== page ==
I insisted, once again, trying to make him look at me. “You know, Father, I am poor, I have made a great deal of effort to travel all the way up here for confession.” He replied: “I know you missed your train in Bucharest. I know you have come here after taking a big detour through Brasov, Ciceu, Adjud, Bacău, but – I cannot.” And then it seemed to me like he was diverting our discussion, referring to how difficult it was to move some rocks. I understood that what he actually meant was the state of my heart, which was like a stone and that, in fact, he referred to the Prophet, who says: “Let your hearts of stone be changed at least into hearts of flesh, so that God can then renew them”. The power of his inner prayer was crushing the stone of my hardened heart.
What a bitter taste caused by his refusal and my wounded ego alike. I decided to give it one more try. This time, he justified his refusal by saying: “I am a terrible person, so stubborn, and very proud.”
I understood that he kept showing me the mirror of my inner life. I decided to give up. This thought came to my mind which said: “Stop troubling this man of God. Stop wasting his prayer time. Kiss his hand, ask for his blessing, and go.” No sooner had I finished thinking it, that Father Paisie surprised me again, by saying: “Now, my dear son, now I can hear your confession.”
He took me by the hand, led me into his dwelling with tiny windows, put on his epitrachil and phelon, lit a candle, and started saying the confession prayers by heart. In the meantime, I took out all my papers from my pocket, as I wanted to make a full confession. I was trying to catch a ray of light from the candle and the little window, to be able to read everything that I’d written in my notes.
Once again, surprise. After he finished the prayers, Fr. Paisie started asking me about – and telling me – my sins, in the order that I had written them on my papers. I felt like I was catching fire. Storms of thoughts and emotions were swerving upon me. However a bad thought came to mind: about a half an hour after the father had started telling me my own sins, I said to myself: “I know Fr. Paisie is a holy man, but he is not God.”
At first, I thought it was mere coincidence, that he just happened to know a few things about me – but then, when, 45 minutes into it, he was telling me word for word everything I had written in my own papers, I got almost revolted – that was just too much!…
With a sad voice, he told me: “My dear son, now why do you still doubt, even now?!” I understood then that it was me who was the blind one, the stupid one, the one with a heart like stone, the stubborn, the proud one and all the other things that he was accusing himself of in order to help me wake up to humility, repentance, and tears. From that moment on, he changed his confession method.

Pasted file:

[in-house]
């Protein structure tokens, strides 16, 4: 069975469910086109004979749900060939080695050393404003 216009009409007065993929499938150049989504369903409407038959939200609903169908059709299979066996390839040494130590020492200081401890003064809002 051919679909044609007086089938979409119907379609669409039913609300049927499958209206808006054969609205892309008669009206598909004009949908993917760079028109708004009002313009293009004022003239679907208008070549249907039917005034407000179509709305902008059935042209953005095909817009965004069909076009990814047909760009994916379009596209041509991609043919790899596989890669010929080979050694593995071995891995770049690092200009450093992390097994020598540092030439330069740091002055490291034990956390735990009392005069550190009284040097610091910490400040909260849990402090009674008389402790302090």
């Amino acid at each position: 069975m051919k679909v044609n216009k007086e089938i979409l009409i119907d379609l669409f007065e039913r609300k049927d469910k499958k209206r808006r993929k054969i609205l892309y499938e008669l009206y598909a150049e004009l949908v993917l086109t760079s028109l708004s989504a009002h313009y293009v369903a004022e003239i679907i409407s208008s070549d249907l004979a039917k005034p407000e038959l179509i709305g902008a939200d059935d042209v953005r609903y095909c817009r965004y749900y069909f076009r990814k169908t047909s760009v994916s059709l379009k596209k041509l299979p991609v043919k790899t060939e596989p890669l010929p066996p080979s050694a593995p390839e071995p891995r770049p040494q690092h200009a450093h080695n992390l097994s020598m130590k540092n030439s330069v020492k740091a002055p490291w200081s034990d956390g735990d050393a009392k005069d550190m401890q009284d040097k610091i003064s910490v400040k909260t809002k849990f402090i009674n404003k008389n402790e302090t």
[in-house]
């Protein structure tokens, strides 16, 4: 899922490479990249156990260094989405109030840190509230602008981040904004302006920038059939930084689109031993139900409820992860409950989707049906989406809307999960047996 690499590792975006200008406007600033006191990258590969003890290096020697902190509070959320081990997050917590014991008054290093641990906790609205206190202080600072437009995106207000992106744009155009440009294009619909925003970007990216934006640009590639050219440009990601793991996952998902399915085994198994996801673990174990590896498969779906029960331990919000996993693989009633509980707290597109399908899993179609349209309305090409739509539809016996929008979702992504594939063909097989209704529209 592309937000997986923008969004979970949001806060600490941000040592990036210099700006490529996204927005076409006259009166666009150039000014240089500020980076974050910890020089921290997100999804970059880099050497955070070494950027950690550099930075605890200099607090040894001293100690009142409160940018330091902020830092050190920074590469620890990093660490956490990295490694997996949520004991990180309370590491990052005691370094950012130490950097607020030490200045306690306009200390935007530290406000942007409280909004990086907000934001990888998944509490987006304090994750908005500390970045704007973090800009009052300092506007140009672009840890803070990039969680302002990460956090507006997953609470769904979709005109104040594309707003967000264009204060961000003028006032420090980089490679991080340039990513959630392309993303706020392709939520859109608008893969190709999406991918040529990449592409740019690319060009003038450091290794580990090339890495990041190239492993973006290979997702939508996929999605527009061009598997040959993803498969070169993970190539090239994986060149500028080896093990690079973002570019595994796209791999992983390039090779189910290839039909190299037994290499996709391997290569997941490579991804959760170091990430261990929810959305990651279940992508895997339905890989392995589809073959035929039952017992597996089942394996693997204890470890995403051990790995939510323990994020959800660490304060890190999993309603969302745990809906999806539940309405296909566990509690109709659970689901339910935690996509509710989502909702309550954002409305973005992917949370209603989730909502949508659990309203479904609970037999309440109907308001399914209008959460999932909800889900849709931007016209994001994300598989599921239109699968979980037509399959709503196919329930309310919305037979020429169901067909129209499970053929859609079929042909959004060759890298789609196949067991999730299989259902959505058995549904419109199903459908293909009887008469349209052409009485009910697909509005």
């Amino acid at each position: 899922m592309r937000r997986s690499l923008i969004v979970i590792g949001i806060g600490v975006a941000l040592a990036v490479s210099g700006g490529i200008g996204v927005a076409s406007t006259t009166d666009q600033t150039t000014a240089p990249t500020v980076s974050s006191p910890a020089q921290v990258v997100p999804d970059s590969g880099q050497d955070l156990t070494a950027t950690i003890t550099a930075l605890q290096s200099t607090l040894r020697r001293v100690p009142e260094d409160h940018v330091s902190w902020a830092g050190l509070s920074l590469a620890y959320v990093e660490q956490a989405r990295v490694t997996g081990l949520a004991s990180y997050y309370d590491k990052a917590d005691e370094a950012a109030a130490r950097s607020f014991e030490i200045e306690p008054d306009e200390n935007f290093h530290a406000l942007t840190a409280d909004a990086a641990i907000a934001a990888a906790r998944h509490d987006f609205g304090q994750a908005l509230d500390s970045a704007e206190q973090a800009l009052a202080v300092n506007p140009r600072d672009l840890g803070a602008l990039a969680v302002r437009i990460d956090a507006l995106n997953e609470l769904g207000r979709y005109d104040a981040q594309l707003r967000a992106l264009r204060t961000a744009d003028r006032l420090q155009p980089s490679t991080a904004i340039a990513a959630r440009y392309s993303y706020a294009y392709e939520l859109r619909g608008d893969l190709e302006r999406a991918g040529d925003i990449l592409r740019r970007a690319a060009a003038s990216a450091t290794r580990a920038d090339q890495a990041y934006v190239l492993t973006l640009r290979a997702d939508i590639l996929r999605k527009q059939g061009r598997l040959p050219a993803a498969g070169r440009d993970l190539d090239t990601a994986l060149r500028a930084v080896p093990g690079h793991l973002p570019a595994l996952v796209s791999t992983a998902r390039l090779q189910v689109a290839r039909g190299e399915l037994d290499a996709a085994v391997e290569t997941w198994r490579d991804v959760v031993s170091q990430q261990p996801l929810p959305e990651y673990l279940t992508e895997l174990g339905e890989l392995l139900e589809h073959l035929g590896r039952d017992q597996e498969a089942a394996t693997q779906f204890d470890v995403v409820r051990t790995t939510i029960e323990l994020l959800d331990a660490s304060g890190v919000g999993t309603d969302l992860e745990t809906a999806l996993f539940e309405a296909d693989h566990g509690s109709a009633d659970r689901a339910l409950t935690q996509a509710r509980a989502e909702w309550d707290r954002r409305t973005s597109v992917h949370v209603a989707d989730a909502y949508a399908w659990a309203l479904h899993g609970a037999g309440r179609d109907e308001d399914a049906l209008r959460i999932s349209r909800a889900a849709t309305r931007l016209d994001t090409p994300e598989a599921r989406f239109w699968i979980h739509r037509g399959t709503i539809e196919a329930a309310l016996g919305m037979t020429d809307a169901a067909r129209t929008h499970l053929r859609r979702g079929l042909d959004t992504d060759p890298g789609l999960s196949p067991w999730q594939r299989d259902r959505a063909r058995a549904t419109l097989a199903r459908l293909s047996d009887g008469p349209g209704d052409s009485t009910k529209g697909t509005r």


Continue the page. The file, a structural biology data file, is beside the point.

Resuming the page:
He told me what was in my mind, heart, and what was written in my papers, for almost three more hours. At one point, he stopped, as if irritated, upset by my silence but also in order to discreetly hide the gifts that were dwelling in him, and told me: “First you troubled me for one hour to listen to your confession – now say what you have to say.” I replied: “Father, you told me everything. I have nothing more to say.”
Then he called me like my mother used to call me as a child; then he told me the names of my parents, colleagues, relatives, friends, teachers; their names, ages, professions, significant details about them and many other details regarding everyone’s life. Hundreds and hundreds of names. Which made me think that the most terrible institutions, whose specific job was to record the smallest detail in one’s personal file were mere jokes compared to the overwhelming amount of information that Fr. Paisie gave me that day.
The climax of my surprise was when he started telling me about my future, too. He guided me through the way in which the history of St. Stephen the Great should be presented at the Putna Monastery, in order not to upset the political authorities, so hostile to the Church both back then and now.
The moment he started saying the releasing (forgiveness) prayers, I felt like tasting the joys of Heaven beforehand. I forgot everything he told me about my future right away, but when the events occurred later on in my life, the Holy Father’s words would come back to mind every time. They were like testimonies that took shape over time, across a span of almost 30 years, right down to details of mathematical precision that Fr. Paisie had told me about.
Words cannot describe the reality and the deep joy I felt as Fr. Paisie was saying the forgiveness prayer.
Protosyngelos Constantin Chirilă